You can’t have road trips without roads. And this book is all about roads: their origins, their evolution, their uses and their drawbacks, their present and their–our–future. This book explores six of the world’s most important thoroughfares and the activities that rely upon them, including the (sometimes illicit) trucking of mahogany logs on high-altitude mountain roads in Peru, the connection between road transport and the spread of AIDS in Africa and the hazards and humiliations of driving across the Palestinian-Israeli border in the West Bank.
Though you may not want to undertake any of Conover’s journeys yourself, this book will draw your attention to details you might otherwise have missed, asking you to notice the particulars of your journey that aren’t explicitly related to sightseeing, refueling or managing a speedy commute between points A and B.
And though its title (The Routes of Man) denotes the masculine bias that characterizes most historical and contemporary road trip writing (you’ll notice that none of the books on this list were written by women), Conover’s travelogue is both eye-opening and open-minded.
Blue Highways: A Journey into America by William Least Heat-Moon
On the opposite end of the American road-trip literature spectrum from Kerouac’s On the Road, William Least Heat-Moon’s Blue Highways is an autobiographical account of the author’s travels through rural America, driving mostly on the network of small roads which show up in an atlas as thin blue lines. After losing his job and his marriage, Heat-Moon decides to spend 3 months driving across the United States in a green van. He avoids interstates and urban centers, purposely choosing slower, local routes, and his book is full of historical anecdotes, forthright conversations, and the many memorable characters he meets along the way.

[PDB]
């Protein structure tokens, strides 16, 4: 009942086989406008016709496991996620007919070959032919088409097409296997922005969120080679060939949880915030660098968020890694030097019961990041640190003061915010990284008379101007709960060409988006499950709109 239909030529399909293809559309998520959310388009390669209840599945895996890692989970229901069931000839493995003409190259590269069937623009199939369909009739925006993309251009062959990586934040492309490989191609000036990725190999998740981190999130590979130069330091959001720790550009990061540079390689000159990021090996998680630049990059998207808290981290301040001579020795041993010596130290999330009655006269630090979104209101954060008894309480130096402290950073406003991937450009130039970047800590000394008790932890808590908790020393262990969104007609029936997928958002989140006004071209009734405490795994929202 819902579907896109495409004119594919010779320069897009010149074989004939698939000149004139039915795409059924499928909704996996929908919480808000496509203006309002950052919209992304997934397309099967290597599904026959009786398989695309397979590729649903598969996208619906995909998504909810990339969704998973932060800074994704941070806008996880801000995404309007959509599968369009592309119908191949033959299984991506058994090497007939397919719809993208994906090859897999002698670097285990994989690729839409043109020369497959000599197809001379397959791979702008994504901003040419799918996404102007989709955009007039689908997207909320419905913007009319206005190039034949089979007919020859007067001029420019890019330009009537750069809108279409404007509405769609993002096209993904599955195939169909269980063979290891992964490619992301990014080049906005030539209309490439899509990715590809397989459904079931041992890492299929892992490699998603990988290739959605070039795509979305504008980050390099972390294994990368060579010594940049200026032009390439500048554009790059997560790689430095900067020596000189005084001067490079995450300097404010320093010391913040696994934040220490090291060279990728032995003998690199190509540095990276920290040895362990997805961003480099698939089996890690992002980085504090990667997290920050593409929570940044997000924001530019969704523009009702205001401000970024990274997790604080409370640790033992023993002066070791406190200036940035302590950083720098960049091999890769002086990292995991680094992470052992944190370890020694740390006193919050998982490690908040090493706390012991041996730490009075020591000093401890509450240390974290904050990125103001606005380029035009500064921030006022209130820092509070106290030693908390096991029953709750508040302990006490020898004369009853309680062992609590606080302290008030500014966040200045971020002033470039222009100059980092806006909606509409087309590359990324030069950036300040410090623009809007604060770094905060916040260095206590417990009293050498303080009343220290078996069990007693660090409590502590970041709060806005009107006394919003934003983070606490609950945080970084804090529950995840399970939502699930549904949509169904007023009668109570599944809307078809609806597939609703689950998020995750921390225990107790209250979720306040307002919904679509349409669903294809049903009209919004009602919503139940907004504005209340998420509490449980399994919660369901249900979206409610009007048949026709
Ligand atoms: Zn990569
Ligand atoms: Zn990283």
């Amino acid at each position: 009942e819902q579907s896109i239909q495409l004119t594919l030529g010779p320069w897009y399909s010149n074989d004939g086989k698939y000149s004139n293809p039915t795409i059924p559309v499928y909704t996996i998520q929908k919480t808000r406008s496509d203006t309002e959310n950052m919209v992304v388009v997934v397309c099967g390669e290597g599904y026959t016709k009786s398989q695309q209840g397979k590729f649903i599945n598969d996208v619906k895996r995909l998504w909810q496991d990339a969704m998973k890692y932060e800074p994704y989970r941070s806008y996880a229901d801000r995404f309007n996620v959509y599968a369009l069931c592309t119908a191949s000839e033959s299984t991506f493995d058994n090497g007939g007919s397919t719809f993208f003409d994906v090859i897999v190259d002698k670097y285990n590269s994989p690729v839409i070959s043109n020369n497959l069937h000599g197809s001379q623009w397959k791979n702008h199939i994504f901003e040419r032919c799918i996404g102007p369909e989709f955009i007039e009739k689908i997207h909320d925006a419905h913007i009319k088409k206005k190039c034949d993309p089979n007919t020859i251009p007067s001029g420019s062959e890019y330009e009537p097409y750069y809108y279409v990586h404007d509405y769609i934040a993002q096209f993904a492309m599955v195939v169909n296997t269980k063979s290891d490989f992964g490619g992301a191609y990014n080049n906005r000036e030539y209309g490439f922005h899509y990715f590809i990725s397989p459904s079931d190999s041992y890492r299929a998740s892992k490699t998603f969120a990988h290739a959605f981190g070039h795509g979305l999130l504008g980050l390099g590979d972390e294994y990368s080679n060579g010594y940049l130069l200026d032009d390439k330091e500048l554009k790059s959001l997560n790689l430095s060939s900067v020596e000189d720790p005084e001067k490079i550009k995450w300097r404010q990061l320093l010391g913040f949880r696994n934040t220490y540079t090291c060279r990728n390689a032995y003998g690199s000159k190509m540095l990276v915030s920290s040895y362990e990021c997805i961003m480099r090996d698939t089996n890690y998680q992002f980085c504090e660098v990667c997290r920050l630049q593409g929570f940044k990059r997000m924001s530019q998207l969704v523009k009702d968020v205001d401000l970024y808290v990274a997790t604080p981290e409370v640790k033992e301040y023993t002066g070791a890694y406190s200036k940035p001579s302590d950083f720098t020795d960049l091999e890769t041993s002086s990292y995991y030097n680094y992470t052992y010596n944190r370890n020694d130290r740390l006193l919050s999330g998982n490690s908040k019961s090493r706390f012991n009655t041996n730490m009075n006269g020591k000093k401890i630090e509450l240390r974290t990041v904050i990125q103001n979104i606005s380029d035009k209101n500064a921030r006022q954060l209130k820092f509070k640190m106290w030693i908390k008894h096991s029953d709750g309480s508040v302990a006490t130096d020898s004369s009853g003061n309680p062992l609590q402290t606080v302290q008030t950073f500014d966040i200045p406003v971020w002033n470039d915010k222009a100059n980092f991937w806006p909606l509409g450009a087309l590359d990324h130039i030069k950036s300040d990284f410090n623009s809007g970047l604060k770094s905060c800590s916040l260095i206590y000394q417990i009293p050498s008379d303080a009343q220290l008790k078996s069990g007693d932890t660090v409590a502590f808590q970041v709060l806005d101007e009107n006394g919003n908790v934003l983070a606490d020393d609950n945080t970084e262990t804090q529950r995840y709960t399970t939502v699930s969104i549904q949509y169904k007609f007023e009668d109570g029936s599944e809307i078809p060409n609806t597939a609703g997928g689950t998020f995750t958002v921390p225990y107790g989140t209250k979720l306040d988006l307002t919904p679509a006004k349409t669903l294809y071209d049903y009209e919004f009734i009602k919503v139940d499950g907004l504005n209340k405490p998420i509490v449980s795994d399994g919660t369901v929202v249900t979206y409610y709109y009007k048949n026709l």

Thoughtful, somber and deeply personal, Blue Highways is a memoir of traveling alone, of the society one encounters when driving solo through country one doesn’t know. Heat-Moon’s journey is about soul-searching but it is also about mapping an America, the small-town America that’s referenced and mythologized but hardly ever thought about with the clarity or intensity that urbanites and writers (scholarly and otherwise) apply to America’s metropolises. If a rural road trip is your ideal way to spend a summer, then this book should probably accompany you on your journey (and you might want to pick up a copy of Whitman’s Leaves of Grass and Neidhardt’s Black Elk Speaks–the books Heat-Moon took with him on his trip–just for good measure).